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Vocapedia > Health > Microbes > Viruses > RNA Viruses > Infectious / contagious diseases > Ebola

 

 

 

 

 

 

 

 

 

 

 

 

 

 

 

 

 

 

 

 

 

 

 

 

 

 

 

 

 

 

 

 

 

 

 

 

 

 

 

 

 

 

 

 

 

 

 

 

 

 

 

 

 

 

 

 

 

 

 

 

 

 

 

 

 

 

 

 

 

 

 

 

 

 

 

 

 

 

 

 

 

 

 

 

 

 

 

 

 

 

 

 

 

 

 

 

 

 

 

 

 

 

 

 

 

 

 

 

 

 

 

 

 

 

 

 

 

 

 

 

 

 

 

 

 

 

 

 

 

 

 

 

 

 

 

 

 

 

 

 

 

 

 

 

 

 

 

 

 

 

 

 

 

 

 

 

 

 

 

 

 

 

 

 

 

 

 

 

Ebola Virus Outbreak 2014        NYT        Playlist

 

 

 

 

Ebola Virus Outbreak 2014        Video        Playlist        The New York Times

https://www.youtube.com/playlist?list=PL4CGYNsoW2iChy_z6LyrMMETAx3BslA4X

 

 

 

 

 

 

 

 

 

 

 

 

 

 

 

How does Ebola kill you?        G        22 October 2014

 

 

 

 

How does Ebola kill you?        Video        Guardian Animations        22 October 2014

 

How does Ebola spread and kill people?

The Ebola virus outbreak 2014

is the largest the world has ever seen,

with more than 4,500 confirmed deaths

in west Africa.

 

Patients are often killed not by the virus itself,

but by the overreaction of their immune system

to the infection.

 

Here, Ian Sample explains how Ebola is transmitted,

the organs it disrupts, the symptoms of infection

and the chances of survival

 

YouTube

http://www.youtube.com/watch?v=3JcA4jTNuIo&list=PLa_1MA_DEorEhUu6kn-zvtvNNrEgtnAg6

 

 

 

 

 

 

 

 

 

 

 

 

 

 

 

An Ebola Q. and A.        NYT        4 October 2014

 

 

 

 

An Ebola Q. and A.        Video        Ask Well        The New York Times        4 October 2014

 

Donald G. McNeil Jr.

answers reader questions about the Ebola virus.

 

Produced by: Donald Mcneil Jr and Ashley Maas

Watch more videos at: http://nytimes.com/video

 

YouTube

https://www.youtube.com/
watch?v=Y-hq013vpyU&list=UUqnbDFdCpuN8CMEg0VuEBqA&index=6

 

 

 

 

 

 

 

 

 

 

 

 

 

 

 

 

 

Beni, Democratic Republic of the Congo

 

An ebola victim is put to rest

at the Muslim cemetery in Beni.

 

More than 1,600 people

in eastern Congo have died

as the virus has spread

in areas too dangerous

for health teams to access.

 

Photograph:

Jérôme Delay/AP

 

The 20 photographs of the week

Black Lives Matter protests,

Tropical Storm Barry,

demonstrations in Puerto Rico

and the Tour de France

– the last seven days,

as captured by the world’s

best photojournalists.

The Guardian

Sat 20 Jul 2019    08.15 BST

https://www.theguardian.com/artanddesign/gallery/2019/jul/20/
the-20-photographs-of-the-week

 

 

 

 

 

 

 

 

 

 

 

 

 

 

 

 

 

Eric Gweah, 25,

weeps as a burial team removes

the body of his 62-year-old father,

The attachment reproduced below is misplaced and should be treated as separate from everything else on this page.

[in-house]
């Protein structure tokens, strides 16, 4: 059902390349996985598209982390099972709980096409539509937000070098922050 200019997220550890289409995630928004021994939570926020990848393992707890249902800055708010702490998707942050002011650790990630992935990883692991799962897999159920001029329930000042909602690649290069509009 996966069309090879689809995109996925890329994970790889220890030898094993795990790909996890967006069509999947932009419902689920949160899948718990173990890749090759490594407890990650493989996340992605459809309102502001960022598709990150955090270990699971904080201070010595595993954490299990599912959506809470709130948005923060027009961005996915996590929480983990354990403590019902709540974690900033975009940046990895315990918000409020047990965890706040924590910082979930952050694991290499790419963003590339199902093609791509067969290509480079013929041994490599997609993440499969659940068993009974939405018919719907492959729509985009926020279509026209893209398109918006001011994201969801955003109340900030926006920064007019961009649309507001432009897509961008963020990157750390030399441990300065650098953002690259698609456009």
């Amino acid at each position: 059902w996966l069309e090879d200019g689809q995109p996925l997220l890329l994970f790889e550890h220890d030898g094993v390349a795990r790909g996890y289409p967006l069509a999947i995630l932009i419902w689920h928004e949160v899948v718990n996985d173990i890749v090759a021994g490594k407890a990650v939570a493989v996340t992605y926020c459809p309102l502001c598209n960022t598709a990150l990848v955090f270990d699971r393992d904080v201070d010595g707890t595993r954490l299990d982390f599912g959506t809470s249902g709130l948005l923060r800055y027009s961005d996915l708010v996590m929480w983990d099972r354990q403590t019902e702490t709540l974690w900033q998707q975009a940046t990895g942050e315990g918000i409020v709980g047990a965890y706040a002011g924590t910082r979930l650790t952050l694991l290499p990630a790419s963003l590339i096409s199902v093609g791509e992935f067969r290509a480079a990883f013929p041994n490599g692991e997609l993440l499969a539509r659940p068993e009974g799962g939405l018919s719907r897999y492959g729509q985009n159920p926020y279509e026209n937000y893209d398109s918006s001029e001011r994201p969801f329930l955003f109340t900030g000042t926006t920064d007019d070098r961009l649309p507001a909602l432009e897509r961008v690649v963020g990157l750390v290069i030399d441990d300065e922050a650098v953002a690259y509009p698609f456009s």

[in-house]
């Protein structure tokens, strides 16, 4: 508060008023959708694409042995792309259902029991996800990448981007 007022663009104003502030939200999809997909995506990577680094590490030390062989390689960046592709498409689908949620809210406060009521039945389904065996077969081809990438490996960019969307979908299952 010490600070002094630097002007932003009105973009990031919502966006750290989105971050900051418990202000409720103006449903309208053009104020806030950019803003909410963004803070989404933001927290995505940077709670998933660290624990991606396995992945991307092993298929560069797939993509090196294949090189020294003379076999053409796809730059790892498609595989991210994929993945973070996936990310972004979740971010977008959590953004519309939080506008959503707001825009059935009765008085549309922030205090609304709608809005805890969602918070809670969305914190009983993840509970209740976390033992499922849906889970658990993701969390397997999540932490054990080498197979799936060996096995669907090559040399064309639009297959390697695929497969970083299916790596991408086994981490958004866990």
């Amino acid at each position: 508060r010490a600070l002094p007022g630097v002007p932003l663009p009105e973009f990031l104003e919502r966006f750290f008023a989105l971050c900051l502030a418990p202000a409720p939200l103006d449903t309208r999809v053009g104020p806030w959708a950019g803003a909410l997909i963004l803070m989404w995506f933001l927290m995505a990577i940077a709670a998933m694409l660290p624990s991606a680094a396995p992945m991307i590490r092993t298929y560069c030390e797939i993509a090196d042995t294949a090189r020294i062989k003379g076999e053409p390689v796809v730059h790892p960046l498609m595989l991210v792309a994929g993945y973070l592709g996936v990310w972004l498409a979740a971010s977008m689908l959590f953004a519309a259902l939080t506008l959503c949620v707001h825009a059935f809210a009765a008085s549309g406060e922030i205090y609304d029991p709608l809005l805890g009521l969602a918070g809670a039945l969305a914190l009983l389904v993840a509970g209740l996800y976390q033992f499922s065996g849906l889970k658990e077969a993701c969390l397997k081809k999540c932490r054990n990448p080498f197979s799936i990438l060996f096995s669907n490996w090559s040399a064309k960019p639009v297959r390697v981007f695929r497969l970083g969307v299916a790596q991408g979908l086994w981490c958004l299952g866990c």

who died at home,

arms thrashing and blood

spewing from his mouth,

in front of his sons

after being turned away

at the treatment centers

in Monrovia, Liberia.

 

“The only thing the government can do

is come for bodies — they are killing us,”

Gweah said.

 

Sept. 18, 2014.

 

Photograph:

Daniel Berehulak for The New York Times

 

Scenes From the Ebola Crisis Earn Photography Pulitzer

The New York Times

Apr. 20, 2015

http://lens.blogs.nytimes.com/2015/04/20/
daniel-berehulak-the-ebola-crisis-earn-photography-pulitzer/

 

 

 

 

 

 

 

 

 

 

 

 

 

 

 

 

 

A girl nicknamed Sweetie Sweetie,

who lost both parents to Ebola

and is thought to be 4 years old,

at a care center

in Port Loco, Sierra Leone.

 

Dec. 6, 2014.

 

Photograph:

Daniel Berehulak for The New York Times

 

Scenes From the Ebola Crisis Earn Photography Pulitzer

NYT

Apr. 20, 2015

http://lens.blogs.nytimes.com/2015/04/20/
daniel-berehulak-the-ebola-crisis-earn-photography-pulitzer

 

 

 

 

 

 

 

 

 

 

 

 

 

 

 

 

Health workers preparing

to enter a high-risk ward at an Ebola treatment center

in Monrovia, Liberia in 2014.

 

The outbreak led the Obama administration

to study U.S. preparedness for a pandemic.

 

Photograph:

Daniel Berehulak for The New York Times

 

A Cascade of Warnings, Heard but Unheeded, Before Virus Outbreak

Government exercises, including one last year,

made clear that the U.S. was not ready

for a pandemic like the coronavirus.

But little was done.

NYT

March 19, 2020    Updated 11:47 a.m. ET

https://www.nytimes.com/2020/03/19/
us/politics/trump-coronavirus-outbreak.html

 

 

 

 

 

 

 

 

 

 

 

 

 

 

Ebola virus

 

Ebola virus disease (EVD),

formerly known

as Ebola haemorrhagic fever,

is a severe, often fatal illness

affecting humans and other primates.

 

The virus is transmitted to people

from wild animals

(such as fruit bats, porcupines

and non-human primates)

and then spreads in the human population

through direct contact

with the blood, secretions,

organs or other bodily fluids of infected people,

and with surfaces and materials

(e.g. bedding, clothing)

contaminated with these fluids.

 

The average EVD case fatality rate

is around 50%.

 

Case fatality rates

have varied from 25% to 90%

in past outbreaks.

 

The first EVD outbreaks occurred

in remote villages in Central Africa,